Single step process transforms carbon dioxide into star-shaped molecules that are promising building blocks for useful polymeric materials.
The power of carbon dioxide has been harnessed by Singapore's Agency for Science, Technology and Research (A*STAR) researchers to make two symmetrical star-shaped molecules in a single step.  These molecules could be used to build complex, functional polymeric materials useful for catalysis, coatings and drug delivery.
Carbon dioxide is a useful feedstock gas for synthesis of complex, functional materials. © 2016 A*STAR Institute of Materials Research and Engineering
Carbon dioxide is a cheap and accessible base material, explains lead researcher He-Kuan Luo from the A*STAR Institute of Materials Research and Engineering. “Therefore, many people are searching for efficient methods to transform carbon dioxide into useful molecules,” he explains. “But transforming carbon dioxide is not typically easy.”
His team has developed a simple route to use carbon dioxide to make aromatic compounds that can be used as building blocks for more complicated materials. They created symmetrical benzene rings with three or six identical arms comprising carbonate groups terminated by carbon–carbon triple bonds, or ‘alkynes’. “We can integrate the carbon dioxide into the molecule without the need for high temperatures or high pressure,” says Luo.
The molecules were made in a single step. The team introduced carbon dioxide from dry ice to an alcohol with an alkyne end group and benzene rings decorated with either three or six alkyl bromide groups. “At the beginning, however, only some of the branches reacted so we could not get the desired compound,” Luo explains.
The team fine-tuned the process and found the reactions worked most efficiently at room temperature, with the carbon dioxide at atmospheric pressure and with the addition of both a promoter tetrabutylammonium bromide (TBAB) and the base potassium carbonate. “We tried many times and after a few months, we finally got [the bromide groups in] all six branches to react [with the alcohol],” he says.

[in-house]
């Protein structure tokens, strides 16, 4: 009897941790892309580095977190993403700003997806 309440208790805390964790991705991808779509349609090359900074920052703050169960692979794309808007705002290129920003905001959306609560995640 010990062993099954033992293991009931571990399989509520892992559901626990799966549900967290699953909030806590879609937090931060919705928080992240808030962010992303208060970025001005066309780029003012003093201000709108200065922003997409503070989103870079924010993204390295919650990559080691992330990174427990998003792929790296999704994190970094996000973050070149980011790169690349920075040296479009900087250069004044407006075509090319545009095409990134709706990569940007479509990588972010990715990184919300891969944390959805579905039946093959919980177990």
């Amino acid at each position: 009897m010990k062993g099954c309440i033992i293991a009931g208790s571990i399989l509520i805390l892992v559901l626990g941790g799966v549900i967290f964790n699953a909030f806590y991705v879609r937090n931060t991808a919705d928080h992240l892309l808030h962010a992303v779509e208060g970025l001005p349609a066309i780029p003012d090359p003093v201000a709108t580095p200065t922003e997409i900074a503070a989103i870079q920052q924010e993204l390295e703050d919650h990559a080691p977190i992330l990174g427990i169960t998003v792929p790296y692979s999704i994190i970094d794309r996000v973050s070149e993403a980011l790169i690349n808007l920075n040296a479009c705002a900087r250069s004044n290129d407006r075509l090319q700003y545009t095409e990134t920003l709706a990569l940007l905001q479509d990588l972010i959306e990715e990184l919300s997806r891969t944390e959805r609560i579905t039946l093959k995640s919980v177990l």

Adding the promoter to the mix doubled the product produced. “It is likely that the tetrabutylammonium cation enhances the rate of carbon dioxide incorporation by stabilizing the carbonate anion,” says Luo.
The reaction time is also vital. “We needed to be patient and let the reaction run to completion to ensure that all the branches reacted.” The synthesis of the three-armed and six-armed star-shaped molecule took two and four days respectively.
The alkynes on the end of each arm in these molecules should theoretically be able to react with a host of different molecules using simple click chemistry – to produce a range of complex or functional materials. “We are currently trying to use the six-armed branched molecule to build more functional star-shaped molecules, which may find applications in catalysis, coatings and drug delivery,” says Luo.
The A*STAR-affiliated researchers contributing to this research are from the Institute of Materials Research and Engineering
 Khoo, R. S. H., Lee, A. M. X., Braunstein, P., Hor, T. S. A. & Luo, H.-K. A facile one-step synthesis of star-shaped alkynyl carbonates from CO2. Chemical Communications 51, 11225–11228 (2015).